At 7 p.m. Friday night, John R. Emens Auditorium flooded with an unexpected crowd. Dancing Pros: Live appeared for a performance at Ball State.
For an event held on a college campus, there were few college students in attendance. The crowd instead consisted mainly of younger dancers between the ages of six and 10 and their mothers.
Young faces waited as the lights dimmed and the curtains rose to reveal the main event. Dancing Pros: Live is a performance in which five couples dance and compete against each other and the crowd decides who wins.
Dancing Pros: Live had an all-star cast. “Growing Pains” star Alan Thicke and “American Idol” competitor Joanna Pacitti host, while “Dancing With the Stars” alumni Edyta Sliwinska, “You Got Served” star and choreographer Oscar Orosco, and local Muncie radio star Steve Lindell judge.
As with famous hosts and judges, each of the performers is a professional from shows such as “Dancing With the Stars” and “So You Think You Can Dance,” as well as other national dance competitions all over the world.
The five couples included Latin American “Dancing With the Stars” winner Paul Barris and North American champion Anastasia Trutneva, U.S. 10 Dance champion Alexander Chernositov and Denmark Latin champion Arina Grishanina, “So You Think You Can Dance” finalist and all-star Ryan Dilello and U.S. 10 Dance champion Regina Maziarz, “So You Think You Can Dance: Canada” winner Denys Drozdyuk and 2012 U.S. national champion Antonina Skobina, and Canadian finalist Arthur Adamski and “Dancing With the Stars” competitor Chelsie Hightower.
In between the couples’ dances, the entire cast, sometimes including Sliwinska and Orosco, danced group numbers. The energy throughout the entire show was radiating.
Thicke kept the audience on their toes with his jokes while Pacitti balanced him out with her charm.
Along with dancing, viewers also experienced live music. During couples’ dances, Pacitti and “The Voice” contestant Angel Taylor took turns singing.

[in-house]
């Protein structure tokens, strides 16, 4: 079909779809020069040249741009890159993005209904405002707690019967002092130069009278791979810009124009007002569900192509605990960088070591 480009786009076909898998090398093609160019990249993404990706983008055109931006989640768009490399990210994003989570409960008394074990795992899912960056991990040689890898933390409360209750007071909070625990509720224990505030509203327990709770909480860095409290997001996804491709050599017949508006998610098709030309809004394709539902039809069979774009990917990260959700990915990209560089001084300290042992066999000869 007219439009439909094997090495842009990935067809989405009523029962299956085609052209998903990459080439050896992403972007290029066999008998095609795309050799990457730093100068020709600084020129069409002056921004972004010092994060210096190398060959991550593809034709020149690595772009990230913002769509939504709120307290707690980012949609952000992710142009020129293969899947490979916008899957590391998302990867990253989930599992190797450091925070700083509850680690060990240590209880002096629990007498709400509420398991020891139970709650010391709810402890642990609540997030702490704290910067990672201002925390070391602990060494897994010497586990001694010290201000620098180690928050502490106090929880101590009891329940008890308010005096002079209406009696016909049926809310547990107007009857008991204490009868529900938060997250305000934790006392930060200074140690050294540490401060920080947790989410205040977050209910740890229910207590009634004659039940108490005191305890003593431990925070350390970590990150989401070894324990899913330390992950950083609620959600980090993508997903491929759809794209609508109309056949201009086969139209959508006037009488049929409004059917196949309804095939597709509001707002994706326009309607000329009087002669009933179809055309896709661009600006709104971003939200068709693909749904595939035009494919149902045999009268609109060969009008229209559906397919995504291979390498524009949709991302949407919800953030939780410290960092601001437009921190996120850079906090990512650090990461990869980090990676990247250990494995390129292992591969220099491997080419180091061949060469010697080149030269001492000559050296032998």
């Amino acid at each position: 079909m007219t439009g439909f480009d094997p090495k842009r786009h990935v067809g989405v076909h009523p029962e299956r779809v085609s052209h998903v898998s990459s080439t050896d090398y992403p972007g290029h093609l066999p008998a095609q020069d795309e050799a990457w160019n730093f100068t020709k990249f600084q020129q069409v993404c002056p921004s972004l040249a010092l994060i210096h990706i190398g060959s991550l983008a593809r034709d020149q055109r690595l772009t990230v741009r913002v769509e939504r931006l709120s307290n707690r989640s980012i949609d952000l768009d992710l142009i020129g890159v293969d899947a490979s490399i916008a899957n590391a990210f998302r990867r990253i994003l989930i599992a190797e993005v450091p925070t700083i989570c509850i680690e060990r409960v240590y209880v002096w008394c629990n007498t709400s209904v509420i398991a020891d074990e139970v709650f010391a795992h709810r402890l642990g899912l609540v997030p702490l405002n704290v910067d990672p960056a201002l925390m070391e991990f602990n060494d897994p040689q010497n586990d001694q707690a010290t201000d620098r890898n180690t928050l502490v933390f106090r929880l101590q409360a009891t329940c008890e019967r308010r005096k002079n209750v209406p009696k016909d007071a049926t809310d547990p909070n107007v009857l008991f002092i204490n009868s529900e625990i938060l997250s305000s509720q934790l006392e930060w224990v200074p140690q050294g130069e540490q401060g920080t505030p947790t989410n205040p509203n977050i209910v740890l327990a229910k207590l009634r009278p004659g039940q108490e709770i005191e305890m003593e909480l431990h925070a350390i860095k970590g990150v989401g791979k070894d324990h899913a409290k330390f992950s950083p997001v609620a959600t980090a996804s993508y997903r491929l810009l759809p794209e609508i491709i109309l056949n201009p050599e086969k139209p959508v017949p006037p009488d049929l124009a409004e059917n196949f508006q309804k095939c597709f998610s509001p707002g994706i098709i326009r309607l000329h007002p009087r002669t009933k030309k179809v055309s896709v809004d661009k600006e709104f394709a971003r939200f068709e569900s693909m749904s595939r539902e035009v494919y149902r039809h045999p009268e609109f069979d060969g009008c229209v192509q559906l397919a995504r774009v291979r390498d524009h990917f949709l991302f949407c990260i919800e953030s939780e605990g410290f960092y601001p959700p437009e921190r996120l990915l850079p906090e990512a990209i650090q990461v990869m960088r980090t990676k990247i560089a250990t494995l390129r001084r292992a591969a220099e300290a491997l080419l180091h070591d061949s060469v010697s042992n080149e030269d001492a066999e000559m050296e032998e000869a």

To top off the singing and dancing, the performers also wore extravagant costumes and practiced the art of quick changing. Each routine brought a new outfit, the performers keeping the audience’s attention. Bright, flashing lights reflected off the sequins on the dancers’ costumes, adding to the effect of the whole performance.
After two rounds of couples dances, the audience took control to decide the fate of the competitors. Electronic voting remotes were strapped to the backs of every other seat. Audience members voted for the couple they wanted to win. After another group number, the votes were “tabulated."
Thicke and Pacitti stuck to the dancing show theme and eliminated couples in a similar fashion to “Dancing With the Stars.” Two couples were called out at a time and told if they were in the final two.
The final two came down to Drozdyuk & Skobina and Adamski & Hightower. After several moments of anticipation, the hosts revealed that Drozdyuk and Skobina were the winners.
Feeding off the excitement and energy of the audience after the reveal, the dancers took the opportunity to show off one last group number while Taylor sang Pharrell Williams’s “Happy.”